Increasing research capacity without compromising care
Building a culture where research is intertwined with daily clinical activities requires improvements in efficiency as well as innovation. Research activities cannot compromise clinical care or limit the number of patients a team can support. In search of a productive marriage between the two, Mandy Rickard, a pediatric nurse practitioner and researcher in Pediatric Urology at McMaster Children’s Hospital (MCH), sought out a creative solution to support her team’s growing workload.
“It was hard to maintain our research activity. We needed to find a better system.”
“We were working so hard to increase the amount of research we were doing as our patient volumes also continued to increase,” Rickard recalls. “We were collecting data from patients in our clinics, then inputting it in the evenings. It was hard to maintain our research activity. We needed to find a better system.”
Patient volumes in the Pediatric Urology service at MCH have increased steadily over the last number of years and it now cares for roughly 7000 patients each year. Led by Dr. Luis Braga, director of the McMaster Pediatric Surgery Research Collaborative, the group’s research output has also expanded. Both demands outpaced the capacity of the small team. Reducing patient volumes was, for obvious reasons, not an acceptable solution, but the prospect of cutting back on research projects was also not ideal. The clinical research conducted by this team has a direct impact on patient care and allows them to provide better assessment, management and surveillance of pediatric urology conditions.
Tapping into young talent
Rickard looked to a volunteer model used at Sick Kids hospital in Toronto to support their research. She and her team created a partnership with McMaster University, and developed the Clinical Urology Research Enterprise (CURE) Program. Students from the university help to collect and input data, a simple but time-consuming process. They are able to gain valuable practical experience, and the clinical team can focus its attention on providing exceptional patient care, while moving research projects forward.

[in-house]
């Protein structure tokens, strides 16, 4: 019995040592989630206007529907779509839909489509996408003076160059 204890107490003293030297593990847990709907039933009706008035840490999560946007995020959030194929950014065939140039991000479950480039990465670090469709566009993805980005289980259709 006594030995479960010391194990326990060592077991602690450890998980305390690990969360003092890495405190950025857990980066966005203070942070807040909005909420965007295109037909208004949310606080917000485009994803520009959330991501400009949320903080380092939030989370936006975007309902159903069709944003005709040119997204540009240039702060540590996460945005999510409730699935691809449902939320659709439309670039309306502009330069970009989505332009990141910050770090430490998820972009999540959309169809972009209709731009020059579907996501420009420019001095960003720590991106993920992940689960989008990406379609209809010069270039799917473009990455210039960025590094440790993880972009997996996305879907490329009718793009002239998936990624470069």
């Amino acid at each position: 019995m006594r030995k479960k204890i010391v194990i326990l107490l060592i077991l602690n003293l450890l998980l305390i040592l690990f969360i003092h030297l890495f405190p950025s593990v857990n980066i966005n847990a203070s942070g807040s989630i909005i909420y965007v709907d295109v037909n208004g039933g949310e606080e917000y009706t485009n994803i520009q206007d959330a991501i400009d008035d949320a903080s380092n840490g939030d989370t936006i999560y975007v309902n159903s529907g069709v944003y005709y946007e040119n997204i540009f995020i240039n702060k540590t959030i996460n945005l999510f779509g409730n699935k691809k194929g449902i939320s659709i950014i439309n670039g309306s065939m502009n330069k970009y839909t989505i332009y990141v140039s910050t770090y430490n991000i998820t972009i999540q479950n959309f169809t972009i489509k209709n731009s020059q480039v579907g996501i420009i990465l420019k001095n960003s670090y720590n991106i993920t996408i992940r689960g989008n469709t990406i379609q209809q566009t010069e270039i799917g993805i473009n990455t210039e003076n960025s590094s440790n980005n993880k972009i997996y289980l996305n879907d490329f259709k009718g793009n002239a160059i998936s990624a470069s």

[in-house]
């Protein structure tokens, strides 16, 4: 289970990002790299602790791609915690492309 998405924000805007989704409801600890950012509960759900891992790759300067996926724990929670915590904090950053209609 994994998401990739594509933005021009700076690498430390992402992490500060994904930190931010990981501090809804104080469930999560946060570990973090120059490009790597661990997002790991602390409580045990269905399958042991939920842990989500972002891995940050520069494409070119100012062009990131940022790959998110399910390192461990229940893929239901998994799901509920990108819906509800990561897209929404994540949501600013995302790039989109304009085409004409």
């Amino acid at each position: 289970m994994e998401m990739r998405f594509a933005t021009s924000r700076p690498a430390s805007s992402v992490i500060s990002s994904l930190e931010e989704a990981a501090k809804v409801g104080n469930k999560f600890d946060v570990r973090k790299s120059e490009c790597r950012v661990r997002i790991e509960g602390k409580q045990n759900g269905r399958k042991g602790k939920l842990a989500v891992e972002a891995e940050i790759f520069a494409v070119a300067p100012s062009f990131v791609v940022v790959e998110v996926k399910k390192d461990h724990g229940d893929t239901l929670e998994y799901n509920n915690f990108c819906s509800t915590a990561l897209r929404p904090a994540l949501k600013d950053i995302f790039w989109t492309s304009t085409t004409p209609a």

“I have learned a tremendous amount on the various processes involved in clinical research,” notes Deion D’Souza, a CURE volunteer who has been involved in the program for two years. “It has equipped me with transferable skills and clinical knowledge that I could not have gained anywhere else.”
“We’re also helping to build a new generation of health research experts, and that’s important.”
A win-win situation
“It’s a win-win,” says Rickard. “We’re really making a name for ourselves. As a group, we’ve doubled the number of research abstracts we’ve submitted to conferences. The student volunteers gain important experience, and patient care improves as well.”
With funding from HHS Research Administration and the Department of Pediatric Surgery, the CURE Program was recently able to establish an office space with equipment and computers for volunteers.
“This partnership is improving current research, and will benefit research as a whole in the future,” says Katie Porter, director of research administration at Hamilton Health Sciences (HHS). “The CURE Program is engaging our community, enhancing our research productivity, and impacting the lives of our patients. We’re also helping to build a new generation of health research experts, and that’s important.”